to reduce interference. There is no charge for filing a complaint. You can file your complaint using an online complaint form found at www.fcc.gov/c omplaints . You can also file your complaint with the FCC’s Consumer Center by calling 1- 888 CALL FCC (1 888 225 5322) voice or 1 888 TELL FCC (1 888 835 5322) for TTY; or writing to: Federal Communications Commission Consumer and Gover nmental Affairs Bureau Consumer Inquiries and Complaints Division 445 12 th Street, SW Washington, DC 20554 What to Include in Your Complaint The best way to provide all the info mation the FCC needs to process y

our complaint is to complete fully the onl ine complaint f orm. When you open the online co mplaint form, you will be asked a se ri es of quest ons that will take you to the particul ar section of t he form you need to complete. If you do not use the online complaint form, your c omplaint, at a minimum, should indicate: your name, address, email address and phone number wh re you can be reached; the type of company you are complaining about (telephone, wireless, Internet access provider, TV or radio station, cable or satellite provider); and
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3 Federal Communications Commission

· Consumer and Gov ernmental Affairs Bureau · 445 12 th St. SW. Washington, DC 20554 1- 888 CALL FCC (1 888 225 5322) · TTY: 1 888 TELL FCC (1 888 835 5322) · www.fcc.gov/con sumer governmental affairs bureau any additional details of your complaint, including time, date and nature of the conduct or activity you are complaining about and identifying information for any companies, organizations or individuals involved. For More Information For information about other communications issues, visit the FCC’s Consumer website at www.fcc.gov/encyclopedia/consumer publications library , or contact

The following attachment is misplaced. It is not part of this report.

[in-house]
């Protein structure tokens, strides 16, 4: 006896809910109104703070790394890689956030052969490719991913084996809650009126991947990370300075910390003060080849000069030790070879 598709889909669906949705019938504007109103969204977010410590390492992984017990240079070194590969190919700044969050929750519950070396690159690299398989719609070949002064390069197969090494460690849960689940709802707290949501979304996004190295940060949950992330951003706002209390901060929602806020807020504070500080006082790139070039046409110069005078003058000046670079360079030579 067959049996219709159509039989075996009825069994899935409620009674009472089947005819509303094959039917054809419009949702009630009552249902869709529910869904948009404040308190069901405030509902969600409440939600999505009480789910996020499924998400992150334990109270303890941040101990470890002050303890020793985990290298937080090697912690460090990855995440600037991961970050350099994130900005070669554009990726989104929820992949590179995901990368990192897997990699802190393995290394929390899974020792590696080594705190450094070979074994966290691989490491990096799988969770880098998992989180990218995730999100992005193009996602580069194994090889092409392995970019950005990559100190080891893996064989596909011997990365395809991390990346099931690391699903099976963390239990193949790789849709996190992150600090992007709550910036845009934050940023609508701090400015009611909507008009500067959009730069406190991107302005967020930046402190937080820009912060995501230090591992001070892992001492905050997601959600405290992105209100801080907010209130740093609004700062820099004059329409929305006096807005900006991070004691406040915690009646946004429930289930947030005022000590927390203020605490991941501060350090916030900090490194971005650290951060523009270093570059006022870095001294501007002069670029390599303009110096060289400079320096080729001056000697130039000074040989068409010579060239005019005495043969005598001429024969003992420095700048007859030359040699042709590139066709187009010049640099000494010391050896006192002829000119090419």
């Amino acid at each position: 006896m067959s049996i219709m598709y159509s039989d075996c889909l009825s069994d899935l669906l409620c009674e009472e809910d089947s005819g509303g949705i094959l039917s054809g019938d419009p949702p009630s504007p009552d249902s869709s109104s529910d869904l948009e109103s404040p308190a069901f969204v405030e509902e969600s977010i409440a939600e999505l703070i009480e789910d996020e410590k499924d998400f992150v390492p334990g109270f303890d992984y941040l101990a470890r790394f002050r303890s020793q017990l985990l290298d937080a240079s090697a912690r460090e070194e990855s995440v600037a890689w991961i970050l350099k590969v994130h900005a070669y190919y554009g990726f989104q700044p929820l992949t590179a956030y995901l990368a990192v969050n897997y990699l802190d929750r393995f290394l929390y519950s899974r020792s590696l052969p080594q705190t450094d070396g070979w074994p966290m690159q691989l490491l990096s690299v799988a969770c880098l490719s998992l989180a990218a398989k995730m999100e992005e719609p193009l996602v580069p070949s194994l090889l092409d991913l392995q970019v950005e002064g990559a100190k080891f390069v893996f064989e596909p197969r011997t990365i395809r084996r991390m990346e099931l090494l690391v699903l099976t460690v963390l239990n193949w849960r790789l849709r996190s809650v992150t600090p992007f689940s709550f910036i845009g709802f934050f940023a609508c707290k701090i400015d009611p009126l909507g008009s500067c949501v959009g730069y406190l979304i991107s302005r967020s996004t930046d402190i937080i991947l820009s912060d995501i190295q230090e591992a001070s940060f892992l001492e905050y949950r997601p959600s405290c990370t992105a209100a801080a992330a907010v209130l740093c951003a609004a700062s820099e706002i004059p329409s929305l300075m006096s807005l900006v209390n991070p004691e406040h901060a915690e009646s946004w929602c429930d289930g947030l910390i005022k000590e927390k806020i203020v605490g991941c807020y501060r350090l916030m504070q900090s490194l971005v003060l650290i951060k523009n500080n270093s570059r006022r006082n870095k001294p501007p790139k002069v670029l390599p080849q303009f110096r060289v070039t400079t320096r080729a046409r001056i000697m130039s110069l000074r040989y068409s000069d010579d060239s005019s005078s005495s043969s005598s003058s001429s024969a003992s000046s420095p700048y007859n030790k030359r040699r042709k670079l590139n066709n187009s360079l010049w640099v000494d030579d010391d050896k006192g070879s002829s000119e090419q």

the FCC’s Consumer Center using the information provided for filing a complaint. ### For this or any other consumer publication in an accessible format (electronic ASCII text, Braille, large prin t or audio) , please write or call us at the address or phone number below, or send an email to FCC504@fcc.gov . This document is for cons umer education purposes only and is not intended to affect any proceeding s or cases involving this subject matter or related issues . Last Reviewed 1 0/22 /1